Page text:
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Black Liberation is the Most Important Subject


Guest post by LeRoi Newbold, a Director at Black Lives Matter Toronto | Freedom School

For most of us with children entering the school system, back to school is characterized by excitement, nervousness, apprehension–maybe even a little dread. For those of us raising precious Black children there is an extra set of wonders, questions, and concerns.

Carl James of York University recently led a study indicating there is continued mistreatment of Black students in Ontario schools. Early this summer, the Toronto Police Services Board voted to ignore pleas from Black parents and community members to immediately remove the School Resource Officer program, despite concerns the program is predicated on practices of racial profiling. Only later did TDSB respond to pressure from parents to temporarily suspend the program while it is being reviewed. With a rise in white supremacist organizing, a growing number of Black people who are victims of police brutality, and a number of high profile cases of Black children being abused in Ontario schools, many of us are firm in our resolve that the most important thing our Black children need to know is how to get free. This means learning to recognize oppression, stand up for each other, and organize in the community.

This September, the 2nd group of graduates of #BlackLivesMatter – Toronto Freedom School’s summer program returned to their regular posts at a number of public schools across the GTA. Some of them are already too familiar with the types of school experiences that Carl James described in his research. The Freedom School team hopes our babies walk into school with a heightened resolve to love and protect themselves and each other, to advocate for themselves, and demand they be treated with the dignity they deserve. On the first day of Freedom School, we encouraged our children to write affirmations for themselves. We encouraged them to repeat these affirmations daily: “I love myself. I mean every single thing. From the colour of my skin to my soul energy.”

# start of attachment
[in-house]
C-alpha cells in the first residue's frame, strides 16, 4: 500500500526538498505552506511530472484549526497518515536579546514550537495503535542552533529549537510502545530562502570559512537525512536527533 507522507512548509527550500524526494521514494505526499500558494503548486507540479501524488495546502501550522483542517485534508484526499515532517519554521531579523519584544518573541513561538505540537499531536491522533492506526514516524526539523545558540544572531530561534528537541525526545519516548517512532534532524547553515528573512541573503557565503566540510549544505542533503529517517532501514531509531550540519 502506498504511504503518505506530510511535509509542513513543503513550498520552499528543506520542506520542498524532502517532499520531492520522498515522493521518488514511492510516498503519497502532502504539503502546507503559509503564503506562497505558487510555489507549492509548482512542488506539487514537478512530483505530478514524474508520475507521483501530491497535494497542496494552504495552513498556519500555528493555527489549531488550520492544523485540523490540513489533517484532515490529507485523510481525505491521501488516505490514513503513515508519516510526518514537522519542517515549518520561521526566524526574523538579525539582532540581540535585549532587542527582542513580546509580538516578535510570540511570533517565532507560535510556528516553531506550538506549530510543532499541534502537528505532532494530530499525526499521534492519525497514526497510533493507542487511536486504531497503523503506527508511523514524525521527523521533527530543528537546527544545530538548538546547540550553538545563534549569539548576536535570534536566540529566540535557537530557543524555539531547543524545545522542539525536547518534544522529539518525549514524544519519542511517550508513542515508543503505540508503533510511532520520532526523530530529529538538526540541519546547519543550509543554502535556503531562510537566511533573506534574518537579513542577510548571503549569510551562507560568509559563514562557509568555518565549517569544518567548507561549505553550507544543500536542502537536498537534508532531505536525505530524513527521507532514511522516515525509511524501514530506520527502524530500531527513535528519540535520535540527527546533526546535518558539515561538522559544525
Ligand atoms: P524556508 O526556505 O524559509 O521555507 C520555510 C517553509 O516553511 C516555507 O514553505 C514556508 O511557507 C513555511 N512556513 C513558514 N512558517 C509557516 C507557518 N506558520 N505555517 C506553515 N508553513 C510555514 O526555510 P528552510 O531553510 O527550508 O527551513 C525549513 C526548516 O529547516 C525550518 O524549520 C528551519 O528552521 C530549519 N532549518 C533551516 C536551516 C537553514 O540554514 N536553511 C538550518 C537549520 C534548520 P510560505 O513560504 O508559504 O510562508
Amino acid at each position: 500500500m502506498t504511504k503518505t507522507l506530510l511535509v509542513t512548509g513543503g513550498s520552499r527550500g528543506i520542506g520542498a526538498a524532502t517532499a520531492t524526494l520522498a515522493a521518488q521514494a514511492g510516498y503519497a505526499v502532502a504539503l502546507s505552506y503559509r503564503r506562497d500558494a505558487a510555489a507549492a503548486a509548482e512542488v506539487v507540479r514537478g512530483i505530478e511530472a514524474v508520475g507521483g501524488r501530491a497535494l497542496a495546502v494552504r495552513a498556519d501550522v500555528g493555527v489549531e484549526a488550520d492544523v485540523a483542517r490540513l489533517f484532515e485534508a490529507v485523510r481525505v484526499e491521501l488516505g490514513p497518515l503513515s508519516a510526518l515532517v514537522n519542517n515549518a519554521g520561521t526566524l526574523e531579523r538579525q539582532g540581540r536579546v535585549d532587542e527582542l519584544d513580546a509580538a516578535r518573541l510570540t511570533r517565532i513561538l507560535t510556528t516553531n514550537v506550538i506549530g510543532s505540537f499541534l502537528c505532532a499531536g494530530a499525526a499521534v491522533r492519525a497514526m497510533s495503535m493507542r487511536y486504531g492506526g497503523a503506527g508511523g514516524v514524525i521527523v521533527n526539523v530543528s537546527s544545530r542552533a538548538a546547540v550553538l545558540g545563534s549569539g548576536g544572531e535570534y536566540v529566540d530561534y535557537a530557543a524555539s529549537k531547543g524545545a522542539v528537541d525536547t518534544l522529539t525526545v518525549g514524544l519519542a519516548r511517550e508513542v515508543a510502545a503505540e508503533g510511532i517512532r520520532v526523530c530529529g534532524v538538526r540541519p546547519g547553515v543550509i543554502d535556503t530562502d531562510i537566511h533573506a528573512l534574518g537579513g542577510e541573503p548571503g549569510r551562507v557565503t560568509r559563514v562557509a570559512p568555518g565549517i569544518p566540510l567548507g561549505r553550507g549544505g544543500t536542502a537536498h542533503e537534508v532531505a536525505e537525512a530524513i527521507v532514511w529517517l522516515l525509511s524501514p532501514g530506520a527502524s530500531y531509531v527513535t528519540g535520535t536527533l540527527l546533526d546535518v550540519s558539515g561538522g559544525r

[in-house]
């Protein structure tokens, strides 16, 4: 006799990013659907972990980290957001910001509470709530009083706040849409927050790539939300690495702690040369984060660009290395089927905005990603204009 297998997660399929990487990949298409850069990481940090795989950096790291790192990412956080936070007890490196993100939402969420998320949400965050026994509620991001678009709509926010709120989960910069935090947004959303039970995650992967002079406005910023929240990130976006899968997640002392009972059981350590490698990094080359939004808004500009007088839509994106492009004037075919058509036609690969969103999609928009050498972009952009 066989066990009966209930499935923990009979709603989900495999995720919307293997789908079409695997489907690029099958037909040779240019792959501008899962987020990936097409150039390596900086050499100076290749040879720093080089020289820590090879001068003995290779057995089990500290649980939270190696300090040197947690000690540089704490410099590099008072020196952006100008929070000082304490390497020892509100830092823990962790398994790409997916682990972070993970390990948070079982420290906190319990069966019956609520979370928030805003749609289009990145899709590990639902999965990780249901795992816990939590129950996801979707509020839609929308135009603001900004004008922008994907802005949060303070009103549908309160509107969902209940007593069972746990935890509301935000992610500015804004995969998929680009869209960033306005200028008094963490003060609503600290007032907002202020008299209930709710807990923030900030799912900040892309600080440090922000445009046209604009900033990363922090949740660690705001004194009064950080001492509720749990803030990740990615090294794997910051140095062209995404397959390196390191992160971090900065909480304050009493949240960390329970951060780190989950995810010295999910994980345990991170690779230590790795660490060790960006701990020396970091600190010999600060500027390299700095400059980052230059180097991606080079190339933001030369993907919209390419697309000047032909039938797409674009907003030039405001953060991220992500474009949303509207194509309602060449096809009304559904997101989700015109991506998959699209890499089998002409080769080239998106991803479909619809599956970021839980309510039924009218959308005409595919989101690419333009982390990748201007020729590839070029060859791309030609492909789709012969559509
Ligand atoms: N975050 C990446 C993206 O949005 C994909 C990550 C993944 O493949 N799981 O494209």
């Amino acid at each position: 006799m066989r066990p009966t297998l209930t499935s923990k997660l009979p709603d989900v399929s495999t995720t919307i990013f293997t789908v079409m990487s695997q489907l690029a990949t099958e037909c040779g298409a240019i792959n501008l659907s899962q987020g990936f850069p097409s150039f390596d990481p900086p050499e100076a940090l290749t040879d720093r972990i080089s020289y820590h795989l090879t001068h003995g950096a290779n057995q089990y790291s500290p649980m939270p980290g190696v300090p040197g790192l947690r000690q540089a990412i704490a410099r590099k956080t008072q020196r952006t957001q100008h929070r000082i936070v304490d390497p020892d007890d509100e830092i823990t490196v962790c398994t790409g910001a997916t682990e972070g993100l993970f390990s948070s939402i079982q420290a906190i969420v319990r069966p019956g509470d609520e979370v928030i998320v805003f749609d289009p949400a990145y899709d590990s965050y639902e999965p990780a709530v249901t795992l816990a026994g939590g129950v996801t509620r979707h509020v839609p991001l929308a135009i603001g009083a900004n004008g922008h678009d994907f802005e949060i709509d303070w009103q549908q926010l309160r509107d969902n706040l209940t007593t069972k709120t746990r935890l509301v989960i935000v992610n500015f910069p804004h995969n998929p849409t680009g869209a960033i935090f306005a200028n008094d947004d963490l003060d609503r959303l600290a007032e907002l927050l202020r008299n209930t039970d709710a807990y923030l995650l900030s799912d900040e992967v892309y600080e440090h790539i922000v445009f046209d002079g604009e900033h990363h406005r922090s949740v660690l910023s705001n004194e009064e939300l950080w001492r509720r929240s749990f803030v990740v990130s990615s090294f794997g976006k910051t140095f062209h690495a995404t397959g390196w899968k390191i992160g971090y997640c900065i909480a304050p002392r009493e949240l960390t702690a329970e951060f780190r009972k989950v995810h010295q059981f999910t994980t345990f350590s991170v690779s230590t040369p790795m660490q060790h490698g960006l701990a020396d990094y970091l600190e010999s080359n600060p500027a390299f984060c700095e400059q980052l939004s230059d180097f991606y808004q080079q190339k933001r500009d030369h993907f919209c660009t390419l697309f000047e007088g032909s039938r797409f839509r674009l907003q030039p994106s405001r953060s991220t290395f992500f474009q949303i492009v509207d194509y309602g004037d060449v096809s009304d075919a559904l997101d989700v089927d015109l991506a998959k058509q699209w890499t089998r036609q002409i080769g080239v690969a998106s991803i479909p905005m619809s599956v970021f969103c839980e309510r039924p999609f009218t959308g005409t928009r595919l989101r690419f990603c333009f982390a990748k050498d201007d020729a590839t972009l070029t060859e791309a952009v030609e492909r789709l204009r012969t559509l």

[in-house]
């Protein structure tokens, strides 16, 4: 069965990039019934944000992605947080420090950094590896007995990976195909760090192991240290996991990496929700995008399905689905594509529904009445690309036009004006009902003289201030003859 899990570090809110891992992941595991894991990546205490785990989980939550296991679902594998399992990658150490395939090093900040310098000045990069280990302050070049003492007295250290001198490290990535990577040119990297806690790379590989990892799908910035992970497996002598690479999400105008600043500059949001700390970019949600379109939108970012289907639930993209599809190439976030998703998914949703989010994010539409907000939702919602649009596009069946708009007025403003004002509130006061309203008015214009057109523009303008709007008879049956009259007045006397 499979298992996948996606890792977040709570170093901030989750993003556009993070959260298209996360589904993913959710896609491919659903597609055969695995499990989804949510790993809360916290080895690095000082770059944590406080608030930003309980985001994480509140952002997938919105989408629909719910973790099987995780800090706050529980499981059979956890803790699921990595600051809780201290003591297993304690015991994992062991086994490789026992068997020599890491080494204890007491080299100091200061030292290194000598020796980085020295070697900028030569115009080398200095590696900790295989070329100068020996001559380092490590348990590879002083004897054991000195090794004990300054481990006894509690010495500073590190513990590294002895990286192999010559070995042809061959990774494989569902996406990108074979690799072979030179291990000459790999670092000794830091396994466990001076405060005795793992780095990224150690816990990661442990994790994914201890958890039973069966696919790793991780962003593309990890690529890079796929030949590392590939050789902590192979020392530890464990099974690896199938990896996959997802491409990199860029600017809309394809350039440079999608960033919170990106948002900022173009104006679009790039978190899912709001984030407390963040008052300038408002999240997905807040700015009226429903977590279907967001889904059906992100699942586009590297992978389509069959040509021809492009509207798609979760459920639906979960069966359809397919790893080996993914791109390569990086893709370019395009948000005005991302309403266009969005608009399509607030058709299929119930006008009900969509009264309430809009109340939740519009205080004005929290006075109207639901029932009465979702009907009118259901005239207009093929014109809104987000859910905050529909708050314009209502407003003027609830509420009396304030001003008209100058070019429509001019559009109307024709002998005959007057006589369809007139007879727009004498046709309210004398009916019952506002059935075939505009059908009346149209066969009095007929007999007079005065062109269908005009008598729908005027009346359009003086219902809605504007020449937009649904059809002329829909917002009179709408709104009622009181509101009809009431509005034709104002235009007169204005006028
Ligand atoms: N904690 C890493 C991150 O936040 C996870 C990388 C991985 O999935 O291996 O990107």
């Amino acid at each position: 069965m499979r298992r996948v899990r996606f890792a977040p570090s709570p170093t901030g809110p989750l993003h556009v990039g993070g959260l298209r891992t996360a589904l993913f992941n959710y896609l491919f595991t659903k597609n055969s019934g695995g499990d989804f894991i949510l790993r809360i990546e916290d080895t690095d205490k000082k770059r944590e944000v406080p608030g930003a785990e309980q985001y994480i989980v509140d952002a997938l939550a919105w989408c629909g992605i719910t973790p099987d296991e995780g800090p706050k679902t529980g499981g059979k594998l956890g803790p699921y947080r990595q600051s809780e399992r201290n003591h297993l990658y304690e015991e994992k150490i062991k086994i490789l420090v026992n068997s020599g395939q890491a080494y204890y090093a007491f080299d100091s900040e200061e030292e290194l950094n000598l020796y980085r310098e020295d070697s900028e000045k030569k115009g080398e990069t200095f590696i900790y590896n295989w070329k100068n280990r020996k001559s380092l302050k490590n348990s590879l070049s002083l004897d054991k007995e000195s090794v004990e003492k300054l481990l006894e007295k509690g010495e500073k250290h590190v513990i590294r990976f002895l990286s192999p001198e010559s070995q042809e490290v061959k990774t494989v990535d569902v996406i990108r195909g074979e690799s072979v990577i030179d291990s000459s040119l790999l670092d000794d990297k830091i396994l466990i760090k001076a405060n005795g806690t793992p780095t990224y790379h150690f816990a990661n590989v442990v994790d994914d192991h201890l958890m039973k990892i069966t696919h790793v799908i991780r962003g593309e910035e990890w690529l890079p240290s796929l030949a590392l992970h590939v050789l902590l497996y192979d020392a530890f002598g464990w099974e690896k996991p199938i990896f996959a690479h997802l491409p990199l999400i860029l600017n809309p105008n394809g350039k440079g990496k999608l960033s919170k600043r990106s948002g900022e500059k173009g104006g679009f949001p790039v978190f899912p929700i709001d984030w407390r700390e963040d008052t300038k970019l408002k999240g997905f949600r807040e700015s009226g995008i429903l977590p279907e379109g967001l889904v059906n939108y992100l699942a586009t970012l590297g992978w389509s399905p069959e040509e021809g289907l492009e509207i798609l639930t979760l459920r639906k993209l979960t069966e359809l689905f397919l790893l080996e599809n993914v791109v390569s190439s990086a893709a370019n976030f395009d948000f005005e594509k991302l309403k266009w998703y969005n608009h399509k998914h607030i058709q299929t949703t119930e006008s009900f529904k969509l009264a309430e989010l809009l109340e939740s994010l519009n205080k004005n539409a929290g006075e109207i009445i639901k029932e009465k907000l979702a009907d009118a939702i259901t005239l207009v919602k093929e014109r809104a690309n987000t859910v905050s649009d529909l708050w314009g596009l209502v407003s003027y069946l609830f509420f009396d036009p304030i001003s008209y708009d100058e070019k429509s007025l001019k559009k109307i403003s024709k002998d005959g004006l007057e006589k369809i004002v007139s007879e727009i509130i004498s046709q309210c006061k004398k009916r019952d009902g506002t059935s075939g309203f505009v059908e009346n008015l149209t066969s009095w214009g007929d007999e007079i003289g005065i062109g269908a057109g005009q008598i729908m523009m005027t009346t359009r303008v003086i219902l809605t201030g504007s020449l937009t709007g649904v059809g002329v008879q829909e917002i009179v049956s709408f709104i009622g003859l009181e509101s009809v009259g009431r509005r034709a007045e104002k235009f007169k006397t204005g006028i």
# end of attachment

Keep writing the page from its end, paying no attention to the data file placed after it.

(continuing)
Growing up in Canada, I don’t recall learning about Blackness much in school, but I do recall learning about enslavement. I recall being shown the image of thousands of bodies lying motionless, being transported in the floorboards of slave ships. Never once was I shown an image of revolt, rebellion, or resistance by an enslaved person. We hope our babies learn to identify when pieces of the story are missing. We hope they remembers the names of Marsha P. Johnson, Nanny of the Maroons, Akua Benjamin–those who fought and won. We believe this is crucial to our children’s ability to imagine and believe they can win, and that there could one day be a world without police violence or prisons.

On the last day of Freedom School we gave students phone books to write down the contact information of their fellow freedom fighters and comrades in the program. We wish for our children to feel stronger knowing they have a family who loves and supports them. Not only their blood family, but a community of people who believe that #BlackLivesMatter– a community of people who will fight for them. We hope that if our children are ever singled out, made to stand in a corner, or feel shame for having made a mistake, they will remember the processes we went through to solve problems with dignity, by talking it out and by holding each other accountable. We believe our children are brilliant, creative, resilient, and powerful beyond belief, and that they are ready to not only take on the school year, but the educational system. We only hope the GTA’s educators and schools are ready to receive them.

(Check out the Black Lives Matter Toronto FreedomSchool workbook and education resources).